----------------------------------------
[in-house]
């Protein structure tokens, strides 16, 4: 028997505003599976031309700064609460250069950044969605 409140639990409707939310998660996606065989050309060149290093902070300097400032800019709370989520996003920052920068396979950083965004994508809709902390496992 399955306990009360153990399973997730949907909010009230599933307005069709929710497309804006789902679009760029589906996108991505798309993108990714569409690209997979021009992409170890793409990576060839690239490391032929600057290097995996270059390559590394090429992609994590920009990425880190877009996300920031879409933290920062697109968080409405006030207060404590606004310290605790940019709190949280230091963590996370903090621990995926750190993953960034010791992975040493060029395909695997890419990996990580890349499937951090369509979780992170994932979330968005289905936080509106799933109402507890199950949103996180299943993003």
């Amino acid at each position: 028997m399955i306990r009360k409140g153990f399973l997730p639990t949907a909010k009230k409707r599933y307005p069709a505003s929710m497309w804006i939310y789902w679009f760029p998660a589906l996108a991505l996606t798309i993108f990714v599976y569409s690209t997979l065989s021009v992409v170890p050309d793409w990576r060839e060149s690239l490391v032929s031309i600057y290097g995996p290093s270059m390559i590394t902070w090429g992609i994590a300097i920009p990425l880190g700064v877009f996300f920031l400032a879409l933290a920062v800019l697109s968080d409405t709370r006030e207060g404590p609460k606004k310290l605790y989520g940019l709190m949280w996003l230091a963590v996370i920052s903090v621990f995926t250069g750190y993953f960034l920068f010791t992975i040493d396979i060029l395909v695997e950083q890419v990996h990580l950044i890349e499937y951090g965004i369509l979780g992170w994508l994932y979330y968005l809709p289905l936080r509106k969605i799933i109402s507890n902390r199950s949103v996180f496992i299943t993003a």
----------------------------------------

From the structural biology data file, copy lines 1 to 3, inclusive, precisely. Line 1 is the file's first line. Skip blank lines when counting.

[in-house]
């Protein structure tokens, strides 16, 4: 028997505003599976031309700064609460250069950044969605 409140639990409707939310998660996606065989050309060149290093902070300097400032800019709370989520996003920052920068396979950083965004994508809709902390496992 399955306990009360153990399973997730949907909010009230599933307005069709929710497309804006789902679009760029589906996108991505798309993108990714569409690209997979021009992409170890793409990576060839690239490391032929600057290097995996270059390559590394090429992609994590920009990425880190877009996300920031879409933290920062697109968080409405006030207060404590606004310290605790940019709190949280230091963590996370903090621990995926750190993953960034010791992975040493060029395909695997890419990996990580890349499937951090369509979780992170994932979330968005289905936080509106799933109402507890199950949103996180299943993003």
């Amino acid at each position: 028997m399955i306990r009360k409140g153990f399973l997730p639990t949907a909010k009230k409707r599933y307005p069709a505003s929710m497309w804006i939310y789902w679009f760029p998660a589906l996108a991505l996606t798309i993108f990714v599976y569409s690209t997979l065989s021009v992409v170890p050309d793409w990576r060839e060149s690239l490391v032929s031309i600057y290097g995996p290093s270059m390559i590394t902070w090429g992609i994590a300097i920009p990425l880190g700064v877009f996300f920031l400032a879409l933290a920062v800019l697109s968080d409405t709370r006030e207060g404590p609460k606004k310290l605790y989520g940019l709190m949280w996003l230091a963590v996370i920052s903090v621990f995926t250069g750190y993953f960034l920068f010791t992975i040493d396979i060029l395909v695997e950083q890419v990996h990580l950044i890349e499937y951090g965004i369509l979780g992170w994508l994932y979330y968005l809709p289905l936080r509106k969605i799933i109402s507890n902390r199950s949103v996180f496992i299943t993003a």